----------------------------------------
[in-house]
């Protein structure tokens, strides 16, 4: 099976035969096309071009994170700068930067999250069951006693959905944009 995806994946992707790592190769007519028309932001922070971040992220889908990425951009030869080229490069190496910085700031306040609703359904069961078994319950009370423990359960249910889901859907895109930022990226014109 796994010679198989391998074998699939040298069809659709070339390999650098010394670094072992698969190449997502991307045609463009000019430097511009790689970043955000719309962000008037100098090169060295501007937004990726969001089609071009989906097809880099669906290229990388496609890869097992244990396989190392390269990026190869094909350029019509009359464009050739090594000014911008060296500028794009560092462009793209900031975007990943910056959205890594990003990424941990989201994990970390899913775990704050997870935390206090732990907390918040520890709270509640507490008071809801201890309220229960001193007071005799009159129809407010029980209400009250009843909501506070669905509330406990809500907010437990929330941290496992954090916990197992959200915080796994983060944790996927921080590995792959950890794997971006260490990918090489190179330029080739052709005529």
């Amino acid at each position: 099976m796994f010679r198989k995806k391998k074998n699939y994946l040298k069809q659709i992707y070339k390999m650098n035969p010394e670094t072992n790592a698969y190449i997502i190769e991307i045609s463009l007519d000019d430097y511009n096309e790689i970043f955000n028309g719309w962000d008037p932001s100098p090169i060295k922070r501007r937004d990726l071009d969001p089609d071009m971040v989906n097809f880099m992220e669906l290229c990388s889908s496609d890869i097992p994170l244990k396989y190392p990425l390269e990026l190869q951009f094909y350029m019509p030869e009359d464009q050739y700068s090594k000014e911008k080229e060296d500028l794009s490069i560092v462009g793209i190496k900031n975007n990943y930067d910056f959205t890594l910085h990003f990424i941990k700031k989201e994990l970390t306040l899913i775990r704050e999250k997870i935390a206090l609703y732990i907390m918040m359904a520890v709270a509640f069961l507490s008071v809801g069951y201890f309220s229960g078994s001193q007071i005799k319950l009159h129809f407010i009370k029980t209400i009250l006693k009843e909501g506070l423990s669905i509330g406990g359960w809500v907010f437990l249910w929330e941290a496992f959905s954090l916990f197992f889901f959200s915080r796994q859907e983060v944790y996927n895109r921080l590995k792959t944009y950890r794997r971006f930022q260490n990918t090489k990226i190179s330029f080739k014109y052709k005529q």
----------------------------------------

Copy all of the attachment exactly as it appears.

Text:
[in-house]
């Protein structure tokens, strides 16, 4: 099976035969096309071009994170700068930067999250069951006693959905944009 995806994946992707790592190769007519028309932001922070971040992220889908990425951009030869080229490069190496910085700031306040609703359904069961078994319950009370423990359960249910889901859907895109930022990226014109 796994010679198989391998074998699939040298069809659709070339390999650098010394670094072992698969190449997502991307045609463009000019430097511009790689970043955000719309962000008037100098090169060295501007937004990726969001089609071009989906097809880099669906290229990388496609890869097992244990396989190392390269990026190869094909350029019509009359464009050739090594000014911008060296500028794009560092462009793209900031975007990943910056959205890594990003990424941990989201994990970390899913775990704050997870935390206090732990907390918040520890709270509640507490008071809801201890309220229960001193007071005799009159129809407010029980209400009250009843909501506070669905509330406990809500907010437990929330941290496992954090916990197992959200915080796994983060944790996927921080590995792959950890794997971006260490990918090489190179330029080739052709005529």
């Amino acid at each position: 099976m796994f010679r198989k995806k391998k074998n699939y994946l040298k069809q659709i992707y070339k390999m650098n035969p010394e670094t072992n790592a698969y190449i997502i190769e991307i045609s463009l007519d000019d430097y511009n096309e790689i970043f955000n028309g719309w962000d008037p932001s100098p090169i060295k922070r501007r937004d990726l071009d969001p089609d071009m971040v989906n097809f880099m992220e669906l290229c990388s889908s496609d890869i097992p994170l244990k396989y190392p990425l390269e990026l190869q951009f094909y350029m019509p030869e009359d464009q050739y700068s090594k000014e911008k080229e060296d500028l794009s490069i560092v462009g793209i190496k900031n975007n990943y930067d910056f959205t890594l910085h990003f990424i941990k700031k989201e994990l970390t306040l899913i775990r704050e999250k997870i935390a206090l609703y732990i907390m918040m359904a520890v709270a509640f069961l507490s008071v809801g069951y201890f309220s229960g078994s001193q007071i005799k319950l009159h129809f407010i009370k029980t209400i009250l006693k009843e909501g506070l423990s669905i509330g406990g359960w809500v907010f437990l249910w929330e941290a496992f959905s954090l916990f197992f889901f959200s915080r796994q859907e983060v944790y996927n895109r921080l590995k792959t944009y950890r794997r971006f930022q260490n990918t090489k990226i190179s330029f080739k014109y052709k005529q």